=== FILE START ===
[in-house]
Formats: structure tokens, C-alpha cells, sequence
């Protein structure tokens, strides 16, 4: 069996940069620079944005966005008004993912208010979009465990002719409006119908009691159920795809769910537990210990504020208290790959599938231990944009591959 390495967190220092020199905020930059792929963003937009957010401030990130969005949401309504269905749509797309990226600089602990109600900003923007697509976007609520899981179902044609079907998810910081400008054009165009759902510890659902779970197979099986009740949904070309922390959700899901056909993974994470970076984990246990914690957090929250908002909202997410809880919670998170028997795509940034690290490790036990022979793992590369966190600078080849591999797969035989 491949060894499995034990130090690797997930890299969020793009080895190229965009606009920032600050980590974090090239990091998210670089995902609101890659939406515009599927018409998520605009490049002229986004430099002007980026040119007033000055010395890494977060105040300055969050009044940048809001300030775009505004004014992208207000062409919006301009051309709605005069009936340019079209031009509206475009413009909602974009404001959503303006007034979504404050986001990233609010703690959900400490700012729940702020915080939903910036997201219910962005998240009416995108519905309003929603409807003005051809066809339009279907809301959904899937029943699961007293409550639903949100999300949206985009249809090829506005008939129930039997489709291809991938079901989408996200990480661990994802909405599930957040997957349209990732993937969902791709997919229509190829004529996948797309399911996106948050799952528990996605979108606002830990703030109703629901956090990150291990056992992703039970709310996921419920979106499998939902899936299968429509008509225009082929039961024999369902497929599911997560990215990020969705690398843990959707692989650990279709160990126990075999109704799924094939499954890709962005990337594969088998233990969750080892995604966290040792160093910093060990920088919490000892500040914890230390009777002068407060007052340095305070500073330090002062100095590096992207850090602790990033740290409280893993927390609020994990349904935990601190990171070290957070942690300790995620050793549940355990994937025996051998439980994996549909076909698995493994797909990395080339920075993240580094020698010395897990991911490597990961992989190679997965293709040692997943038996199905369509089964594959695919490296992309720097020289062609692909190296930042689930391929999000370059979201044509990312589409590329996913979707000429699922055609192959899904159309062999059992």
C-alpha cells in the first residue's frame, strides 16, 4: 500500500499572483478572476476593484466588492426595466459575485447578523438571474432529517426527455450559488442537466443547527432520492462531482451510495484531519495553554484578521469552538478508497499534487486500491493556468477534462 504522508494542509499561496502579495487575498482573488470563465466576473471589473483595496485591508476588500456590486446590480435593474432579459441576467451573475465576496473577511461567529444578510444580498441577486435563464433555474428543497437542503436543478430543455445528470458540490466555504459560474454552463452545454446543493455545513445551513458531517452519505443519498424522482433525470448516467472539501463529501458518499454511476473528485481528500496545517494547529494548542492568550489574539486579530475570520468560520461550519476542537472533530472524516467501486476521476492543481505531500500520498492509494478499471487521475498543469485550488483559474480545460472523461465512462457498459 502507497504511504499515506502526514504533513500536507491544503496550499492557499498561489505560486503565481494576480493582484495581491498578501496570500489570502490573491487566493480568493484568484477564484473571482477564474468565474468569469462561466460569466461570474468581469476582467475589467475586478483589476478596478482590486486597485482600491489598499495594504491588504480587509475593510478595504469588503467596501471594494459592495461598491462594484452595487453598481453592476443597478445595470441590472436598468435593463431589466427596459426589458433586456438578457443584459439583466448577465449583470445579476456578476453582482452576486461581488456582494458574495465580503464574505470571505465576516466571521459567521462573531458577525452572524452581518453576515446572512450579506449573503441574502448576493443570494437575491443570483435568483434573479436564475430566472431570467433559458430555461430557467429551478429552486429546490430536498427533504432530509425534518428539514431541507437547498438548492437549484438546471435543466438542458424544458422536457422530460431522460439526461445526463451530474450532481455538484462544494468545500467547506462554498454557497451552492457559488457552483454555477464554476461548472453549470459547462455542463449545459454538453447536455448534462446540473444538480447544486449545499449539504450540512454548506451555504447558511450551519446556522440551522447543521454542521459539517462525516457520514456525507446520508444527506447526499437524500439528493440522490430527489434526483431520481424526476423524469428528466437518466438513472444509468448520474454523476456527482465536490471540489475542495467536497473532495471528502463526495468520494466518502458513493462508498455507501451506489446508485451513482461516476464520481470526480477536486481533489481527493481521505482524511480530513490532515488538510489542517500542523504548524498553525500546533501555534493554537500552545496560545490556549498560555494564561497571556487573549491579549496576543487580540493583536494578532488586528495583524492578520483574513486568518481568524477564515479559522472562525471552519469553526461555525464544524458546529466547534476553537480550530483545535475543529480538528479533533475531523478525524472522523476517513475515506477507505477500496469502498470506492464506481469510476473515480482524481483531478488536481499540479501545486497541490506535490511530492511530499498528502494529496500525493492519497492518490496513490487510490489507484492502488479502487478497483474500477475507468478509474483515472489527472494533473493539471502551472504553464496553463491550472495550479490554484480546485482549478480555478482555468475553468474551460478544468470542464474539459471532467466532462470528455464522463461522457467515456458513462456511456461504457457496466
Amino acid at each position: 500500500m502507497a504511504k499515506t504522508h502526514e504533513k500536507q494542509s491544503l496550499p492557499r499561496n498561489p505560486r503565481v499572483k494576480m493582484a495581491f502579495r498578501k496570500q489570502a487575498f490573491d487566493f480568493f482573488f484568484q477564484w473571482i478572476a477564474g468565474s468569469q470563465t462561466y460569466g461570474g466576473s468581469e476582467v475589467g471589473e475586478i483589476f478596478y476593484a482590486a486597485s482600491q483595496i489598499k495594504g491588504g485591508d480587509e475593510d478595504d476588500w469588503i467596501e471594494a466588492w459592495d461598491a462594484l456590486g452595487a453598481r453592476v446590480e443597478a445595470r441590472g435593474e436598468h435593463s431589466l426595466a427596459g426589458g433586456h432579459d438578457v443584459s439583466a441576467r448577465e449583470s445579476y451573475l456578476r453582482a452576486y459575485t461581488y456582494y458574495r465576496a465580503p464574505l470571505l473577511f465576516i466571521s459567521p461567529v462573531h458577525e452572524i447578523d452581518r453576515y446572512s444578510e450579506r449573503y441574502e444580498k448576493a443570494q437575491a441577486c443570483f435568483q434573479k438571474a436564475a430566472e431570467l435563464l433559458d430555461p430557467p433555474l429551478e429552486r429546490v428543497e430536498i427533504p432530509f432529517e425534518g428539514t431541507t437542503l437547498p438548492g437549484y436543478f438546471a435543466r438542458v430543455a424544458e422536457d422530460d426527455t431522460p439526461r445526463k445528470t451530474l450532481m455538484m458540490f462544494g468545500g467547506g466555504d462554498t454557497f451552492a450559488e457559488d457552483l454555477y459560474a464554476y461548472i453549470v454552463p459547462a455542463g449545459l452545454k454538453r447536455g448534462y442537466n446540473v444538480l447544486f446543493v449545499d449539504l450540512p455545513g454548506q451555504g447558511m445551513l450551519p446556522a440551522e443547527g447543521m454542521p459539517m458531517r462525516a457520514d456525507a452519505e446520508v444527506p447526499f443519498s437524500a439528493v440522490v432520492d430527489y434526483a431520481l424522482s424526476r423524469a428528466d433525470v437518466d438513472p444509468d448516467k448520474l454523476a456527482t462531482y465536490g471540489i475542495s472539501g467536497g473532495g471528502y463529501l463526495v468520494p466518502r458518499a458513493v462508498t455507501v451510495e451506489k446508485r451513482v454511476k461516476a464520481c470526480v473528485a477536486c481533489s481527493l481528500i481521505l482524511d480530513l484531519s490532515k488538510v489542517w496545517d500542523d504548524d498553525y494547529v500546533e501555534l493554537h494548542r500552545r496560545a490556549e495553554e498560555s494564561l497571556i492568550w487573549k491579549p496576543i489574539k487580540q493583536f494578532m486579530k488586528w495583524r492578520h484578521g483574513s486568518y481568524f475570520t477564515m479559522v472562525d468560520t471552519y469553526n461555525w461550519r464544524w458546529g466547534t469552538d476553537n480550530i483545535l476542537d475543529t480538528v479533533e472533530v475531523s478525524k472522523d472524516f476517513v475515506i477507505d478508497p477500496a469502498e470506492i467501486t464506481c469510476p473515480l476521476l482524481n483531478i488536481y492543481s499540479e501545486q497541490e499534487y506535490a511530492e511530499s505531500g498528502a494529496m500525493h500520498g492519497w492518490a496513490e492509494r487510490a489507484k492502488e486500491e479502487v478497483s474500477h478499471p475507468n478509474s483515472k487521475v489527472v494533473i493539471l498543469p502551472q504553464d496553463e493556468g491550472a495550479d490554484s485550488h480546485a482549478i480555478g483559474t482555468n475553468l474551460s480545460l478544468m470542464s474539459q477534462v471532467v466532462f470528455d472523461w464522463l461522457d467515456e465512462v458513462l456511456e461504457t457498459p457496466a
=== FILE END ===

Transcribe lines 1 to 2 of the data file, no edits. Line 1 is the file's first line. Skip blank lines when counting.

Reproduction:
[in-house]
Formats: structure tokens, C-alpha cells, sequence